Michigan Seeing Spike In Child Abuse

.jpg photo of Child Abuse graphic
Child Abuse increasing

Livingston County Child Abuse cases
spike 73%

Child poverty and abuse rates continue to climb, wreaking havoc in Livingston County.

According to the 2016 Kids Count in Michigan report released today, the number of child abuse and neglect victims in Livingston County soared 65% from 226 in 2006 to 374 in 2014.  The number of children living in poverty in the county jumped 35% from 2,532 in 2006 to 3,423 in 2014.

“I think the main concern here is:  What is going on in Livingston County that makes this negative trend continue to increase?” said Alicia Guevara Warren, Michigan League for Public Policy Kids Count project director.  “In order for Livingston County to truly improve, these are areas of focus.”

The Kids Count report is a broad national effort to measure the well-being of children at the state and local levels by analyzing 16 key indicators across economic security, health and safety, family and community, and education.  This year’s annual report shows Livingston County indicators are moving in the wrong direction.

Overall, Livingston County is ranked first for child well-being in the state for the second year in a row, but “they are still nowhere they should be,” Guevara Warren said.

Between 2006 and 2014, there was a “150% increase of the rate” of Livingston County children living in a foster home or a relative’s home, according to the report.

Child poverty also went up in 80 of 83 Michigan counties since 2006.

While the county’s child poverty rate is still the best in Michigan at 8.1%, it is still a 42% rate increase from nine years ago, according to the report.

“Livingston has a pretty low poverty rate, and neglect has a lot to do with poverty … so it’s a little surprising,” Guevara Warren said.  “It makes me wonder what is going on there.”

Bobette Schrandt, CEO and president of LACASA, stressed that socio-economic status plays no part in child abuse and neglect cases. LACASA is the county’s domestic violence, sexual assault and child abuse prevention agency.

“Of course when someone lives in poverty, it’s an added stress that can contribute to child abuse and neglect.  But it still happens at all economic status levels,” Schrandt said.  “You might see more neglect rather than abuse for children in a higher socio-economic status, but it’s still there.”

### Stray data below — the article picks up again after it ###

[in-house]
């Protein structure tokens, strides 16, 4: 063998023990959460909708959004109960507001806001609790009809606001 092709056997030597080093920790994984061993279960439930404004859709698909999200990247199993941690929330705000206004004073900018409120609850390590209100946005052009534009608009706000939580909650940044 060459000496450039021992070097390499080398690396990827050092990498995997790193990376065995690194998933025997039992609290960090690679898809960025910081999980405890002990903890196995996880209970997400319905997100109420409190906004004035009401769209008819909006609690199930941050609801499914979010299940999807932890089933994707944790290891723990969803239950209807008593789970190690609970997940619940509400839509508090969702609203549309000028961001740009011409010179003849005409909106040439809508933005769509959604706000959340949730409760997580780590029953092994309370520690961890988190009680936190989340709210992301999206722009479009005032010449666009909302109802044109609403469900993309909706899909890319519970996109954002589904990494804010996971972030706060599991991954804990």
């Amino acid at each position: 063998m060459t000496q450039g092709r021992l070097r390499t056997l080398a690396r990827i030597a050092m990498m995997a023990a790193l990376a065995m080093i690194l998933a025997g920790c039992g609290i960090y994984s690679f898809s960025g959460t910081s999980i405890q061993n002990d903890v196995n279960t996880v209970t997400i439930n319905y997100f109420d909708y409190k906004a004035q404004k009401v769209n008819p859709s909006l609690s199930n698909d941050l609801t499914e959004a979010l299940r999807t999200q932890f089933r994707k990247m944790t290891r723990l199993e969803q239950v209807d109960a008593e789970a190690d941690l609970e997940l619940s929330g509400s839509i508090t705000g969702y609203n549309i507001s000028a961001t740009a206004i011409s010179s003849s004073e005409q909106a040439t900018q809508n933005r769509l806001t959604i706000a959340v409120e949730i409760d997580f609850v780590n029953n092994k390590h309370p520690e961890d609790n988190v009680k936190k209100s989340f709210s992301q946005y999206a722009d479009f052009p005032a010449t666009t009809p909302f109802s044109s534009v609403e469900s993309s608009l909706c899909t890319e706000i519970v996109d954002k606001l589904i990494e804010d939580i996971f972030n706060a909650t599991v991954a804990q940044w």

Cause for rise uncertain

The rate of child abuse and neglect also rose 29% statewide, with a rate of 15 kids per 1,000 in 2014.  Livingston County had a rate of child abuse and neglect of roughly nine kids per 1,000, according to the report.

Schrandt said that LACASA easily doubles in child abuse and neglect cases each year.

However, it’s hard for her to determine why.

“It goes back to the ‘Which was first, the chicken or the egg’ question,” Schrandt said.  “We have really done a great job at educating and informing the community about our programs and services, so we don’t know if the number of cases have risen because more are happening or if they are just becoming aware of our services and now reporting them.”

LACASA conducted 174 forensic child interviews in 2012, 213 in 2013, 148 in 2014 and around 214 in 2015.

“We started around 140 and then 170 and now up to the 200s,” Schrandt said, noting sometimes they have up to three child cases a day.  “It’s a consistent, substantial amount.”

What LACASA saw in 2015

  • 249 children received clinical services.
  • 76 adults and children received in-home services due to an abuse case.
  • 17 children received trauma assessments.
  • 63 kids were removed from homes due to abuse or neglect.

“When I first started here, we had around 2,000 people (each year) stay in our shelter at night; now we have up to 5,000,” Schrandt said. “I hope in the next 10 years we see a more consistent number across the board. … It’s sad.”

Regardless of the reason, Schrandt is happy people are coming forward instead of hiding in the dark.

Home life impacts class life

The report also indicates that education and teen birth rates were the only positive improvements Livingston County has seen since 2013.

However, even though Livingston County saw a slight increase in the education category doesn’t mean there isn’t room for improvement.

“What goes on at home plays a big part on what goes on in the classroom, so we need to see improvement across the board,” Guevara Warren said.  “It’s not just education.”

Livingston County was ranked seventh statewide for having the most 3 and 4-year-olds in preschool, and it ranked fifth statewide for students not graduating on time.

Because last year was the first year for students to take the new Michigan Student Test of Educational Progress (MSTEP), Guevara Warren said there isn’t any data to compare yet.

However, Livingston County ranked seventh for third-grade English language arts scores on the MSTEP, ranked ninth for the eighth-grade math MSTEP scores and ranked 15th for the 11th-grade English language arts MSTEP scores.

“Just keep in mind that there is still a chunk of students who weren’t proficient on this test,” Guevara Warren said.  “But overall, Livingston County is slightly improving, and it’s important to show people what is going on in order for change to occur.”

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